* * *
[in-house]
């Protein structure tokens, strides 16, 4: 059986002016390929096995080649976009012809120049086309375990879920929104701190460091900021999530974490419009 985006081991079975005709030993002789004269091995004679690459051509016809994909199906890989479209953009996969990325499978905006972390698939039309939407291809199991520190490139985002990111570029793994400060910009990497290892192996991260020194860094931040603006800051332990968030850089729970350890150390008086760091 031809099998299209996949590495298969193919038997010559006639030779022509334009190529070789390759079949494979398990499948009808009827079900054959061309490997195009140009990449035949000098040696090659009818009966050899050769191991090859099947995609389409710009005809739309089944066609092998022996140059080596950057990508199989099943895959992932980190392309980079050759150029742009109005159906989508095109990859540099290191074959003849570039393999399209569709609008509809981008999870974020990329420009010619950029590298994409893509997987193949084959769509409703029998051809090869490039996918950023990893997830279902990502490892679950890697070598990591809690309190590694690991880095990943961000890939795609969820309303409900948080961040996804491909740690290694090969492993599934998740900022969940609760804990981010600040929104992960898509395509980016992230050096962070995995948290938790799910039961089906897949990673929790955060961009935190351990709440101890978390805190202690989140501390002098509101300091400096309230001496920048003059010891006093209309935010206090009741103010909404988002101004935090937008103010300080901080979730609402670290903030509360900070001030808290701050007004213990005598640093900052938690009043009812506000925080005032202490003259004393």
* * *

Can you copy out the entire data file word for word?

[in-house]
């Protein structure tokens, strides 16, 4: 059986002016390929096995080649976009012809120049086309375990879920929104701190460091900021999530974490419009 985006081991079975005709030993002789004269091995004679690459051509016809994909199906890989479209953009996969990325499978905006972390698939039309939407291809199991520190490139985002990111570029793994400060910009990497290892192996991260020194860094931040603006800051332990968030850089729970350890150390008086760091 031809099998299209996949590495298969193919038997010559006639030779022509334009190529070789390759079949494979398990499948009808009827079900054959061309490997195009140009990449035949000098040696090659009818009966050899050769191991090859099947995609389409710009005809739309089944066609092998022996140059080596950057990508199989099943895959992932980190392309980079050759150029742009109005159906989508095109990859540099290191074959003849570039393999399209569709609008509809981008999870974020990329420009010619950029590298994409893509997987193949084959769509409703029998051809090869490039996918950023990893997830279902990502490892679950890697070598990591809690309190590694690991880095990943961000890939795609969820309303409900948080961040996804491909740690290694090969492993599934998740900022969940609760804990981010600040929104992960898509395509980016992230050096962070995995948290938790799910039961089906897949990673929790955060961009935190351990709440101890978390805190202690989140501390002098509101300091400096309230001496920048003059010891006093209309935010206090009741103010909404988002101004935090937008103010300080901080979730609402670290903030509360900070001030808290701050007004213990005598640093900052938690009043009812506000925080005032202490003259004393």